This patient presented with weakness, decreased urine output, and vomiting:
|What is the ECG diagnosis?|
There is a very long QT (computer says the QTc is 525 ms) due to a long ST segment. This is pathognomonic for hypocalcemia. The ionized Ca was 2.34 mg/dL (normal is 4.4-5.2)
The Cr was 12.1 indicating (new onset) of renal failure.
Calcium was given without much change.
The next AM the non-ionized Ca was 5.7 mg/dL (normal: 8.6-12.0).
Here was a repeat ECG:
|QTc 523. Long ST segment remains.|
Although the QT is very long, long QT due to hypocalcemia is rarely associated with Torsades de Pointes.
Comment by KEN GRAUER, MD (3/19/2019):
There are a number of ECG patterns that should immediately suggest a clinical diagnosis. This is one of them! The value of recognizing this particular ECG pattern — is that it may expedite your clinical diagnosis even before laboratory results return.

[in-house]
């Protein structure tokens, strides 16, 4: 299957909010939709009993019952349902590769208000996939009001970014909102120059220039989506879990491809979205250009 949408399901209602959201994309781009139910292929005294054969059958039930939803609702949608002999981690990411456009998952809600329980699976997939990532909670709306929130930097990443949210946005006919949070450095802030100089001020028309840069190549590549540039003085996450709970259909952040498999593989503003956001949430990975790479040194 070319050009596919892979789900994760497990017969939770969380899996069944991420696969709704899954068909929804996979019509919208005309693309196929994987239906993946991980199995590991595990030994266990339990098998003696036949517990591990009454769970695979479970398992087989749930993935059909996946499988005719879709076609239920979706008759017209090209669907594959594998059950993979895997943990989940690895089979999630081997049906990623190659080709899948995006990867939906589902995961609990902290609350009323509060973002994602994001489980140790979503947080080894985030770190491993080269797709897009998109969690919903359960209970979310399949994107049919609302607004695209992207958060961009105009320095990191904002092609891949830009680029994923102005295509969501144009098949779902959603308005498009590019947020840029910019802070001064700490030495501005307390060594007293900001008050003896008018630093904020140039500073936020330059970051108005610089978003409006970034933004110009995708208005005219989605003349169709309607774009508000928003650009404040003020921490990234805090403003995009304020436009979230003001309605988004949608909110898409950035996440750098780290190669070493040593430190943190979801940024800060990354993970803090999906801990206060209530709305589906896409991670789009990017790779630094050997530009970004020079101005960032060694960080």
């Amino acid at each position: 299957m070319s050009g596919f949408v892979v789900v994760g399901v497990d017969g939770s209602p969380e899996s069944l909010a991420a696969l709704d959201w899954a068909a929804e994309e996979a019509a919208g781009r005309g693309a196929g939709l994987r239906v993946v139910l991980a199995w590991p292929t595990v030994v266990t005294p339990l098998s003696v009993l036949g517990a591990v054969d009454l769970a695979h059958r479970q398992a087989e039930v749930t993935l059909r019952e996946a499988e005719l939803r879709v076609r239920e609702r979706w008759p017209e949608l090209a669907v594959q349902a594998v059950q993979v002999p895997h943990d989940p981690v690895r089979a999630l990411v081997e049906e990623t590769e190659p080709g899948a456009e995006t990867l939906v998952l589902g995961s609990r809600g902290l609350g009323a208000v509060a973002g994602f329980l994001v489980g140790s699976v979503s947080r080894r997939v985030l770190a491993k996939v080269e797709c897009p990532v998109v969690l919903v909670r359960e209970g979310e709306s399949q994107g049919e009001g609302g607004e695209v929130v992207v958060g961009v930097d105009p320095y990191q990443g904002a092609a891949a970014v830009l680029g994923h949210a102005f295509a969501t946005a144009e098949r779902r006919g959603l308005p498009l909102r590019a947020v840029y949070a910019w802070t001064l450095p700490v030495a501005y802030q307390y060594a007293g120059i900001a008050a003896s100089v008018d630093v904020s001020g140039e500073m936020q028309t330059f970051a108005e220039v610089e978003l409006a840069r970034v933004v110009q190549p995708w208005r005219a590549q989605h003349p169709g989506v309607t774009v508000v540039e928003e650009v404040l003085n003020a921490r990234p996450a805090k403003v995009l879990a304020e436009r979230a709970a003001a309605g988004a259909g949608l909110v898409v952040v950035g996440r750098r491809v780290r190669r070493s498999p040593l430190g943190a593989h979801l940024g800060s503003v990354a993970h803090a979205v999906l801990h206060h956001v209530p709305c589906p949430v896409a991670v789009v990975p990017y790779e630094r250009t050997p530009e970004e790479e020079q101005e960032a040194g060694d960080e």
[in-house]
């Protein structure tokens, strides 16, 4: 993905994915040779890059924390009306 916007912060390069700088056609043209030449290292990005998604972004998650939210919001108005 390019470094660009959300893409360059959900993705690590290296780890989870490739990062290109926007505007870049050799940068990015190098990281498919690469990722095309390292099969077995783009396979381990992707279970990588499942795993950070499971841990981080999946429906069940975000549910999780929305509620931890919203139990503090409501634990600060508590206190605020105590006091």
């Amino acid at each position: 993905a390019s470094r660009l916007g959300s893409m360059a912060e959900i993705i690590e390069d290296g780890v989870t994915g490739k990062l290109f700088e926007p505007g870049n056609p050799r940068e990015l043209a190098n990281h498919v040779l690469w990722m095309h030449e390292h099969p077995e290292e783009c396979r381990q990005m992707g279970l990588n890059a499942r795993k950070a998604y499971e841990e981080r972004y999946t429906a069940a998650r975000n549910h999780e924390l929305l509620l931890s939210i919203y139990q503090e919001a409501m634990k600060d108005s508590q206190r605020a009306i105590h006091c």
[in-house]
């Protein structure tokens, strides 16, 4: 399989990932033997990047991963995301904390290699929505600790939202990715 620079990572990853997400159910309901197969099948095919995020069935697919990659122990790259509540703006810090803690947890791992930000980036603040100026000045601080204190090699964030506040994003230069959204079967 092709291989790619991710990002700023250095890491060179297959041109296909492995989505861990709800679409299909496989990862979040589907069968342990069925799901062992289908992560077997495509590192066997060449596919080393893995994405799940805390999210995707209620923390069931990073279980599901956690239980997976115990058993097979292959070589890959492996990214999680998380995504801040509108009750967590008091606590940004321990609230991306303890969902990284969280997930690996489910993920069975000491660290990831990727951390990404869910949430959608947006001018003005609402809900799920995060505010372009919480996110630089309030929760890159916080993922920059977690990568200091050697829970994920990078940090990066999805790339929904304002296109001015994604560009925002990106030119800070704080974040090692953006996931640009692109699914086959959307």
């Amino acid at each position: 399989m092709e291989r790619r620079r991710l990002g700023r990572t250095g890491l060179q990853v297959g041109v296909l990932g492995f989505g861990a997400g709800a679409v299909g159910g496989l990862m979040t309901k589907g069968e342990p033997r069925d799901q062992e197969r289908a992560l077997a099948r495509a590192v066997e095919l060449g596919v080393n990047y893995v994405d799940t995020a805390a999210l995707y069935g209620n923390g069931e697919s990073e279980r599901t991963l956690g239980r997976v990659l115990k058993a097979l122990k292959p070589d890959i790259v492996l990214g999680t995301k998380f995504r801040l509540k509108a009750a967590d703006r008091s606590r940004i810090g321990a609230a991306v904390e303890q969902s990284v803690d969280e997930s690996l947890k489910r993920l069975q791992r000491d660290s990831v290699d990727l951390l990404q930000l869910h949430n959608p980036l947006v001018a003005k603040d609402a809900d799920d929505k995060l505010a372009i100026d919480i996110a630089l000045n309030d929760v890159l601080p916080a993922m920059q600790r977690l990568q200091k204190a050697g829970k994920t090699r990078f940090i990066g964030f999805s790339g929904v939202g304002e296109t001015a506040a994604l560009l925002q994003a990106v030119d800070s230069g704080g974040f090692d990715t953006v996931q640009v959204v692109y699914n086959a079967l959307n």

- To my reading — both of the ECGs in this case looked similar. I chose the 1st ECG — and for clarity, I’ve put it together with a user-friendly method I devised many years ago to rapidly estimate the QTc (Figure-1):
|Figure-1: The initial ECG in this case — and a rapid method for estimating the QTc (See text).|
- Applying my method to the case at hand — the rhythm in ECG #1 is regular, with an R-R interval just under 4 large boxes. Thus, the heart rate is just a bit over 75/minute (ie, 300÷4). I selected lead V3 as one of the leads where we can clearly define the onset and offset of the QT interval. I measure the QT in this lead to be ~2.4 large boxes = 480 msec. Using a correction factor of 1.1 (since the heart rate ~75/minute) — I estimate the QTc = 480 + [480 X .1 = 48) = 480 + 48 ~528 msec. For speed and ease of calculation — I usually round off values (it’s all an estimate anyway! ) — but I’ve enjoyed being able to get very close to computer-calculated QTc values by this simple correction factor method.
- Clinical correlation will typically suggest which one or more of these 3 causes of a prolonged QTc is operative for the case at hand. The patient in the case presented here had new-onset renal failure — so, assuming normal mentation and no potentially QT-altering drugs — electrolyte disturbance should be strongly suspected.